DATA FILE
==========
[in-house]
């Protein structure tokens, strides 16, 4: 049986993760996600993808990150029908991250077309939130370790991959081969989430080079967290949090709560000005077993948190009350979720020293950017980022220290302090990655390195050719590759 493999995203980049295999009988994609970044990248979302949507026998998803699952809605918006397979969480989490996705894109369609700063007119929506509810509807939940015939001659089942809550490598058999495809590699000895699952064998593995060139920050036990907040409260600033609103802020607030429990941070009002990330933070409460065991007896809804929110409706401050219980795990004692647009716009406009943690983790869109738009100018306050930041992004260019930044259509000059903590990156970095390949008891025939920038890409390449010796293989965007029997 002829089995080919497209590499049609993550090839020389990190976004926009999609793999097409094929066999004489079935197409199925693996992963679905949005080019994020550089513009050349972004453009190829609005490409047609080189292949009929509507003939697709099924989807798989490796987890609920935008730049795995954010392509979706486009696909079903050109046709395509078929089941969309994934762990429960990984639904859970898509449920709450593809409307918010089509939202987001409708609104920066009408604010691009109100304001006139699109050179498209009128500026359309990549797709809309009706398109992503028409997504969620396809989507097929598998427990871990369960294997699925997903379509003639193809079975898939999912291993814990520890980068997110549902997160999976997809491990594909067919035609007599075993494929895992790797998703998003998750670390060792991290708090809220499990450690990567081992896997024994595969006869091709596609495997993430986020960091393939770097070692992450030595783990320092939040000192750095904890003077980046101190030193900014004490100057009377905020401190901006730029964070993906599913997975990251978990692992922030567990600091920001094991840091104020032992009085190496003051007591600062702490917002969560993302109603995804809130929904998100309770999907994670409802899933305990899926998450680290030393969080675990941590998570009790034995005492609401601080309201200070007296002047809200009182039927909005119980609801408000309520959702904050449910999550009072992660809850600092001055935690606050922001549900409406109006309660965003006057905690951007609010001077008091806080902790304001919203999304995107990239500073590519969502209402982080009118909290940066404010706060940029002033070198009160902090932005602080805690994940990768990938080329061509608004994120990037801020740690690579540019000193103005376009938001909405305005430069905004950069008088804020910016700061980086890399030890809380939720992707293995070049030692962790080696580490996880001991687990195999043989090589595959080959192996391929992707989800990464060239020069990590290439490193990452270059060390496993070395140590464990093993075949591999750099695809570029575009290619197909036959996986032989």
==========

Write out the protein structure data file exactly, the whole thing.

[in-house]
């Protein structure tokens, strides 16, 4: 049986993760996600993808990150029908991250077309939130370790991959081969989430080079967290949090709560000005077993948190009350979720020293950017980022220290302090990655390195050719590759 493999995203980049295999009988994609970044990248979302949507026998998803699952809605918006397979969480989490996705894109369609700063007119929506509810509807939940015939001659089942809550490598058999495809590699000895699952064998593995060139920050036990907040409260600033609103802020607030429990941070009002990330933070409460065991007896809804929110409706401050219980795990004692647009716009406009943690983790869109738009100018306050930041992004260019930044259509000059903590990156970095390949008891025939920038890409390449010796293989965007029997 002829089995080919497209590499049609993550090839020389990190976004926009999609793999097409094929066999004489079935197409199925693996992963679905949005080019994020550089513009050349972004453009190829609005490409047609080189292949009929509507003939697709099924989807798989490796987890609920935008730049795995954010392509979706486009696909079903050109046709395509078929089941969309994934762990429960990984639904859970898509449920709450593809409307918010089509939202987001409708609104920066009408604010691009109100304001006139699109050179498209009128500026359309990549797709809309009706398109992503028409997504969620396809989507097929598998427990871990369960294997699925997903379509003639193809079975898939999912291993814990520890980068997110549902997160999976997809491990594909067919035609007599075993494929895992790797998703998003998750670390060792991290708090809220499990450690990567081992896997024994595969006869091709596609495997993430986020960091393939770097070692992450030595783990320092939040000192750095904890003077980046101190030193900014004490100057009377905020401190901006730029964070993906599913997975990251978990692992922030567990600091920001094991840091104020032992009085190496003051007591600062702490917002969560993302109603995804809130929904998100309770999907994670409802899933305990899926998450680290030393969080675990941590998570009790034995005492609401601080309201200070007296002047809200009182039927909005119980609801408000309520959702904050449910999550009072992660809850600092001055935690606050922001549900409406109006309660965003006057905690951007609010001077008091806080902790304001919203999304995107990239500073590519969502209402982080009118909290940066404010706060940029002033070198009160902090932005602080805690994940990768990938080329061509608004994120990037801020740690690579540019000193103005376009938001909405305005430069905004950069008088804020910016700061980086890399030890809380939720992707293995070049030692962790080696580490996880001991687990195999043989090589595959080959192996391929992707989800990464060239020069990590290439490193990452270059060390496993070395140590464990093993075949591999750099695809570029575009290619197909036959996986032989």